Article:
Freeport-McMoRan closer to resolution with Indonesia, but not there yet
Freeport-McMoRan Copper & Gold and the government of Indonesia have agreed to a terms on a draft of a draft memorandum of understanding (MoU), but have yet to sign anything that would clear the way for the company to resume copper exports.
Reuters reported that Indonesia's industry minister said late Monday that Freeport could resume concentrate exports within weeks, but legal experts cautioned that any contract agreement could still fail when a new government takes office.
Freeport Indonesia CEO, Rozik Soetjipto, told Reuters he could not give details of the draft Memorandum of Understanding (MoU) because it had yet to be signed.
Freeport, which runs the Grasberg Mine in Indonesia, one of the world's biggest copper mines, been in talks with the government to resolve a six-month dispute that has halted concentrate exports after Indonesia introduced new export rules on Jan. 12.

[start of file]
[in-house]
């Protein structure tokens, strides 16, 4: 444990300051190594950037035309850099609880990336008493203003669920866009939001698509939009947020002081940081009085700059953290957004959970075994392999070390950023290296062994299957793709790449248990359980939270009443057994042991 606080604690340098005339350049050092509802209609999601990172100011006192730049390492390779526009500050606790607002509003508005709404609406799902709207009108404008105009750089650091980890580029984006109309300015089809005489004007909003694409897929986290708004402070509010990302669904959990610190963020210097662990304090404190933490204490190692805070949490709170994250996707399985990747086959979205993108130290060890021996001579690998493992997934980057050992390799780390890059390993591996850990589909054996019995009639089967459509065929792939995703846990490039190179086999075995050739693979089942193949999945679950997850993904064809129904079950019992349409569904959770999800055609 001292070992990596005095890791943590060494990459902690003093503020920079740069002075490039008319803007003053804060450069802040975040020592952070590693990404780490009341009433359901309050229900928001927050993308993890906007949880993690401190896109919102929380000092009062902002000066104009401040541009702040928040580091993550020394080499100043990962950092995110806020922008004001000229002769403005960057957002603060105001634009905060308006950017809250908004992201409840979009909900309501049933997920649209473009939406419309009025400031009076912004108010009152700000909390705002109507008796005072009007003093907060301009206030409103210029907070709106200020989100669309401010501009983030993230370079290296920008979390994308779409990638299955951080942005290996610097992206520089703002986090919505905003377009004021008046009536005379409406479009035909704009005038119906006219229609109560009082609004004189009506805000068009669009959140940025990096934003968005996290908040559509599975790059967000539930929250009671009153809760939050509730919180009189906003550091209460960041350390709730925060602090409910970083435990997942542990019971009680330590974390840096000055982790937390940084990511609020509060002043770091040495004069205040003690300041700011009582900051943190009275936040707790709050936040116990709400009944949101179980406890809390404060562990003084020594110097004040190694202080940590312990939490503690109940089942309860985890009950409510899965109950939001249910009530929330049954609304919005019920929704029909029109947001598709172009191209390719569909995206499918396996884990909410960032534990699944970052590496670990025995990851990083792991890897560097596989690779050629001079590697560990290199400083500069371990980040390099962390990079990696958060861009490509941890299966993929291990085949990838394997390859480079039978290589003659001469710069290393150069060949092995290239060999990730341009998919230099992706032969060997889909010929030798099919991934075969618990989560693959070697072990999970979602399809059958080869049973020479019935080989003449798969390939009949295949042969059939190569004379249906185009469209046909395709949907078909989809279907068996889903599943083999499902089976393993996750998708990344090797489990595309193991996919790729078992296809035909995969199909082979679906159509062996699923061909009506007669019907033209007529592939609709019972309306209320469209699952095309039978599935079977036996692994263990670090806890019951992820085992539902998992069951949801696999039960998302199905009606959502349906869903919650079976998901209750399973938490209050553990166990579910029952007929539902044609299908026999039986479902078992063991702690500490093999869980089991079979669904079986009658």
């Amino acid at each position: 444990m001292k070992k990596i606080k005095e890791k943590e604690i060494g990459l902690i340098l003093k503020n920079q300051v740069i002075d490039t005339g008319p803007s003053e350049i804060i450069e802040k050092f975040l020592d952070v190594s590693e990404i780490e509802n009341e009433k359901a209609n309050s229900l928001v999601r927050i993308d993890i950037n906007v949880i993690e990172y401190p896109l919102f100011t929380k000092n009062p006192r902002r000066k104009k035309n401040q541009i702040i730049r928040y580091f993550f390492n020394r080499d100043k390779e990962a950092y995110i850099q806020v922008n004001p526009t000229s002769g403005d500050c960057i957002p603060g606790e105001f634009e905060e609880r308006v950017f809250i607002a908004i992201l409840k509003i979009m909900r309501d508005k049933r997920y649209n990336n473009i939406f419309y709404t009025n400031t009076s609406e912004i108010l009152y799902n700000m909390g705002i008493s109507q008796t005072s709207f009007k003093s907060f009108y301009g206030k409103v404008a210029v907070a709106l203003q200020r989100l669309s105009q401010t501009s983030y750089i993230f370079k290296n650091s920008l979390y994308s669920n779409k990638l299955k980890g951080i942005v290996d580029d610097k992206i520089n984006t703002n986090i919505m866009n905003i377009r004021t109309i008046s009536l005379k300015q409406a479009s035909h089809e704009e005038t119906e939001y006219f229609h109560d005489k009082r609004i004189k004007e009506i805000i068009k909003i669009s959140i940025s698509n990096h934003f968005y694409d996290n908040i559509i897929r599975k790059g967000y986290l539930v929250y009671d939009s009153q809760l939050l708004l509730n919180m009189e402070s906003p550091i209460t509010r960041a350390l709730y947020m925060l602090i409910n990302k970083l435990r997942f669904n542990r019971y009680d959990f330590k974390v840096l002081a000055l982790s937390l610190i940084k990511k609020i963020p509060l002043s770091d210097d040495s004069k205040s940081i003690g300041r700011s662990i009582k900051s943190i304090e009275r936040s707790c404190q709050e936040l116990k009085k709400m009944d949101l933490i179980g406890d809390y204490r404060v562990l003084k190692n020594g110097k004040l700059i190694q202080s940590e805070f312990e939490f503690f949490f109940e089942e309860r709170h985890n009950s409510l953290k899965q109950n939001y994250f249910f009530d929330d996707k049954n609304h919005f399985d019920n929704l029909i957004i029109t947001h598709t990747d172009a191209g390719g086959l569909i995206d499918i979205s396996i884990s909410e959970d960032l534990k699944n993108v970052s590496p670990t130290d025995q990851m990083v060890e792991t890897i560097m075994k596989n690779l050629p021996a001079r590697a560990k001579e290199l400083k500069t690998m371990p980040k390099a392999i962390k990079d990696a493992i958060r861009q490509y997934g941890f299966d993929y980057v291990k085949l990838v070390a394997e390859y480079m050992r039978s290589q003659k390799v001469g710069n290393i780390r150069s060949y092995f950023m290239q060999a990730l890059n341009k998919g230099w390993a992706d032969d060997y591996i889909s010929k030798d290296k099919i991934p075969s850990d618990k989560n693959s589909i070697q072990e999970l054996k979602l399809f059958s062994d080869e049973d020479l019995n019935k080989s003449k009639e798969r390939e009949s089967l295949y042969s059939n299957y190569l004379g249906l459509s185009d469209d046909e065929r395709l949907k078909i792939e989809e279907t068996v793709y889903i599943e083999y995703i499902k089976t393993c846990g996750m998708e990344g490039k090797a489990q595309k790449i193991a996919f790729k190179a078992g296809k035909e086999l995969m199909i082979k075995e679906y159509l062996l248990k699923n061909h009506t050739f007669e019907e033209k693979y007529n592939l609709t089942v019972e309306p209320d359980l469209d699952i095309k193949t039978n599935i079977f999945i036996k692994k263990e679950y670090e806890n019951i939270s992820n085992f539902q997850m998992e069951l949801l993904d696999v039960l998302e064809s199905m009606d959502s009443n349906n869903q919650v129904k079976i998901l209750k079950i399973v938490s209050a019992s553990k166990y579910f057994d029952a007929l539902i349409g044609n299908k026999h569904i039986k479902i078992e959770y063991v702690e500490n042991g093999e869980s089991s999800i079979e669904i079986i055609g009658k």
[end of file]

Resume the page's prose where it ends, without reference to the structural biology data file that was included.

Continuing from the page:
Industry Minister Mohamad Hidayat said that the MoU was due to be discussed at an Indonesian cabinet meeting this week, and finalized within two weeks.
After Freeport pays a smelter construction bond of $115 million, the finance ministry will then sign a lower export tax regulation to allow exports to resume within a month, he added.
Progress on a deal could be hindered by Wednesday's presidential election. Incumbent Susilo Bambang Yudhoyuno is unable to contest after serving two terms and the winner of an expected tight contest will not take office until October.
Under the draft MoU, government officials say Freeport has agreed to divest 30 percent of its Indonesian unit, pay a royalty of 4 percent for copper sales and 3.75 percent for gold sales - up from 1 percent previously - and agreed to build a smelter and pay the government a repayable bond.
The export rules introduced in January would have forced Freeport to pay an export tax of 25 percent, rising to 60 percent in the second half of 2016.
The rules are part of a government drive to force miners to build smelters and processing plants in Indonesia.
Newmont, the other major copper miner in Indonesia, has taken a more aggressive stance in talks and earlier this month filed for international arbitration, drawing a rebuke from the government.